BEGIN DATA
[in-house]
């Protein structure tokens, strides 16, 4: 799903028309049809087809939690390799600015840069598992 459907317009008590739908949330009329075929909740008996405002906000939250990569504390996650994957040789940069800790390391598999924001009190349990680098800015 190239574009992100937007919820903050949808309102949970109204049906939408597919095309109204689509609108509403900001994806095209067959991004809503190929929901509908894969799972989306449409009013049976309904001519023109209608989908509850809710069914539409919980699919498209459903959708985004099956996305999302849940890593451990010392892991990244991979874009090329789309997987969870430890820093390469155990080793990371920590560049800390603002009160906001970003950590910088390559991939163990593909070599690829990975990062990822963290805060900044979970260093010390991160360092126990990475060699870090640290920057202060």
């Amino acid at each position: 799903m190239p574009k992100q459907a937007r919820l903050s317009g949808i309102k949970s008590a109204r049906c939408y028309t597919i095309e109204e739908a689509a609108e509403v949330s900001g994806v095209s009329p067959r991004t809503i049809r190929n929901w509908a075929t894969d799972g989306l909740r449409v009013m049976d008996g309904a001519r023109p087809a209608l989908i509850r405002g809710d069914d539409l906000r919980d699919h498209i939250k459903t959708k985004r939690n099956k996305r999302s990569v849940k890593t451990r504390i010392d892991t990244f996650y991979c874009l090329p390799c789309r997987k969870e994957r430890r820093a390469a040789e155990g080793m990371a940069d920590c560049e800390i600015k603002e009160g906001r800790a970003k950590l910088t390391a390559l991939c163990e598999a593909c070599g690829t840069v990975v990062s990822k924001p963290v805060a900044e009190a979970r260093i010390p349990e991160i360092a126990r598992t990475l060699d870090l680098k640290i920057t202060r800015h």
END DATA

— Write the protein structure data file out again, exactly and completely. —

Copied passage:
[in-house]
């Protein structure tokens, strides 16, 4: 799903028309049809087809939690390799600015840069598992 459907317009008590739908949330009329075929909740008996405002906000939250990569504390996650994957040789940069800790390391598999924001009190349990680098800015 190239574009992100937007919820903050949808309102949970109204049906939408597919095309109204689509609108509403900001994806095209067959991004809503190929929901509908894969799972989306449409009013049976309904001519023109209608989908509850809710069914539409919980699919498209459903959708985004099956996305999302849940890593451990010392892991990244991979874009090329789309997987969870430890820093390469155990080793990371920590560049800390603002009160906001970003950590910088390559991939163990593909070599690829990975990062990822963290805060900044979970260093010390991160360092126990990475060699870090640290920057202060």
């Amino acid at each position: 799903m190239p574009k992100q459907a937007r919820l903050s317009g949808i309102k949970s008590a109204r049906c939408y028309t597919i095309e109204e739908a689509a609108e509403v949330s900001g994806v095209s009329p067959r991004t809503i049809r190929n929901w509908a075929t894969d799972g989306l909740r449409v009013m049976d008996g309904a001519r023109p087809a209608l989908i509850r405002g809710d069914d539409l906000r919980d699919h498209i939250k459903t959708k985004r939690n099956k996305r999302s990569v849940k890593t451990r504390i010392d892991t990244f996650y991979c874009l090329p390799c789309r997987k969870e994957r430890r820093a390469a040789e155990g080793m990371a940069d920590c560049e800390i600015k603002e009160g906001r800790a970003k950590l910088t390391a390559l991939c163990e598999a593909c070599g690829t840069v990975v990062s990822k924001p963290v805060a900044e009190a979970r260093i010390p349990e991160i360092a126990r598992t990475l060699d870090l680098k640290i920057t202060r800015h």